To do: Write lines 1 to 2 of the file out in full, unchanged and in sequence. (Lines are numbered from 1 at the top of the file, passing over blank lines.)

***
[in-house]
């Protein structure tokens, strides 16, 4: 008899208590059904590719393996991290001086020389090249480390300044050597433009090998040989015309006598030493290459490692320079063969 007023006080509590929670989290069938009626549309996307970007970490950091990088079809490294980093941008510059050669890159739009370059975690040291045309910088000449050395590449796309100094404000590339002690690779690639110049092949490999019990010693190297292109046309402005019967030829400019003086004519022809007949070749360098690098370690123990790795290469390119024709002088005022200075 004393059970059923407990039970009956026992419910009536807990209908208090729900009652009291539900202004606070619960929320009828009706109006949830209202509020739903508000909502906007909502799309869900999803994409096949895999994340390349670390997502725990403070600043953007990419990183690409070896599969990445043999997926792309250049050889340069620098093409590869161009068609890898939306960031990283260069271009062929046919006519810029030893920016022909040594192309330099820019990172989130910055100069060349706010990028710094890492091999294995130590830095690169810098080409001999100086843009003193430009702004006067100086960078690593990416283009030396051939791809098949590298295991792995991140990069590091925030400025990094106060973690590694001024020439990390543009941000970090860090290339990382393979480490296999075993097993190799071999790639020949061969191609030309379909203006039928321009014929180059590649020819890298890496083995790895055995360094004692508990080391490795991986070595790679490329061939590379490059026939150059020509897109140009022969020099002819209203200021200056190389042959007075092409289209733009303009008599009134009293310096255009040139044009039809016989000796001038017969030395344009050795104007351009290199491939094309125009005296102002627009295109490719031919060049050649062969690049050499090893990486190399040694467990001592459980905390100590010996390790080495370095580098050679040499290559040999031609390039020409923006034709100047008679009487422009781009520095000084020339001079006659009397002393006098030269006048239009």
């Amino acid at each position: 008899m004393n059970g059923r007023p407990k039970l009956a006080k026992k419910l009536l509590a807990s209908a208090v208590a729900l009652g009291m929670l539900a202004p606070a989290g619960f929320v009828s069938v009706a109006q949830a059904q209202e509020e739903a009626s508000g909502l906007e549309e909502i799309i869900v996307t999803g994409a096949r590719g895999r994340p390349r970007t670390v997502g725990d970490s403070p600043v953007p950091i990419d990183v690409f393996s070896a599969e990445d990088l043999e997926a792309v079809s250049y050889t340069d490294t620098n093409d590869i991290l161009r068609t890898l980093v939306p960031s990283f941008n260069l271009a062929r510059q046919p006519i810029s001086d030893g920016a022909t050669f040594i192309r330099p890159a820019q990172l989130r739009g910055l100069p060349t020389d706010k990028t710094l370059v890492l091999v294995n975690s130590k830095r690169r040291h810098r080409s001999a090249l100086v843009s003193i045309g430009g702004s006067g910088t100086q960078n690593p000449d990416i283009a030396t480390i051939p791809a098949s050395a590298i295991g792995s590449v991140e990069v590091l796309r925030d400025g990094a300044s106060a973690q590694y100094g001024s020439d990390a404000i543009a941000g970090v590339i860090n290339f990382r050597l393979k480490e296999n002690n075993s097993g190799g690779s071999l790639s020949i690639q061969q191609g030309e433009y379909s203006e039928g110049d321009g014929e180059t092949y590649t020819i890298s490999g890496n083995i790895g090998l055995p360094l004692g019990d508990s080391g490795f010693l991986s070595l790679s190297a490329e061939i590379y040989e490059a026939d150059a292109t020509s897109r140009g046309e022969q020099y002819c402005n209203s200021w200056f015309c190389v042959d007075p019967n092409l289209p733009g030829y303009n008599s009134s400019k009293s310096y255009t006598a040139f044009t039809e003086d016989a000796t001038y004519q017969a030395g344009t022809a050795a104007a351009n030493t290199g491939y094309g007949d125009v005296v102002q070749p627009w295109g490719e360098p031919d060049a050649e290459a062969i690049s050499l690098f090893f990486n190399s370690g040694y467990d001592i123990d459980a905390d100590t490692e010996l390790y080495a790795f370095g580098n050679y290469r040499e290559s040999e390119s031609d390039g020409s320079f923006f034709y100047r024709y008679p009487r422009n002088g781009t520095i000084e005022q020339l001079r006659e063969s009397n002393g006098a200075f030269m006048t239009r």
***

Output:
[in-house]
């Protein structure tokens, strides 16, 4: 008899208590059904590719393996991290001086020389090249480390300044050597433009090998040989015309006598030493290459490692320079063969 007023006080509590929670989290069938009626549309996307970007970490950091990088079809490294980093941008510059050669890159739009370059975690040291045309910088000449050395590449796309100094404000590339002690690779690639110049092949490999019990010693190297292109046309402005019967030829400019003086004519022809007949070749360098690098370690123990790795290469390119024709002088005022200075 004393059970059923407990039970009956026992419910009536807990209908208090729900009652009291539900202004606070619960929320009828009706109006949830209202509020739903508000909502906007909502799309869900999803994409096949895999994340390349670390997502725990403070600043953007990419990183690409070896599969990445043999997926792309250049050889340069620098093409590869161009068609890898939306960031990283260069271009062929046919006519810029030893920016022909040594192309330099820019990172989130910055100069060349706010990028710094890492091999294995130590830095690169810098080409001999100086843009003193430009702004006067100086960078690593990416283009030396051939791809098949590298295991792995991140990069590091925030400025990094106060973690590694001024020439990390543009941000970090860090290339990382393979480490296999075993097993190799071999790639020949061969191609030309379909203006039928321009014929180059590649020819890298890496083995790895055995360094004692508990080391490795991986070595790679490329061939590379490059026939150059020509897109140009022969020099002819209203200021200056190389042959007075092409289209733009303009008599009134009293310096255009040139044009039809016989000796001038017969030395344009050795104007351009290199491939094309125009005296102002627009295109490719031919060049050649062969690049050499090893990486190399040694467990001592459980905390100590010996390790080495370095580098050679040499290559040999031609390039020409923006034709100047008679009487422009781009520095000084020339001079006659009397002393006098030269006048239009």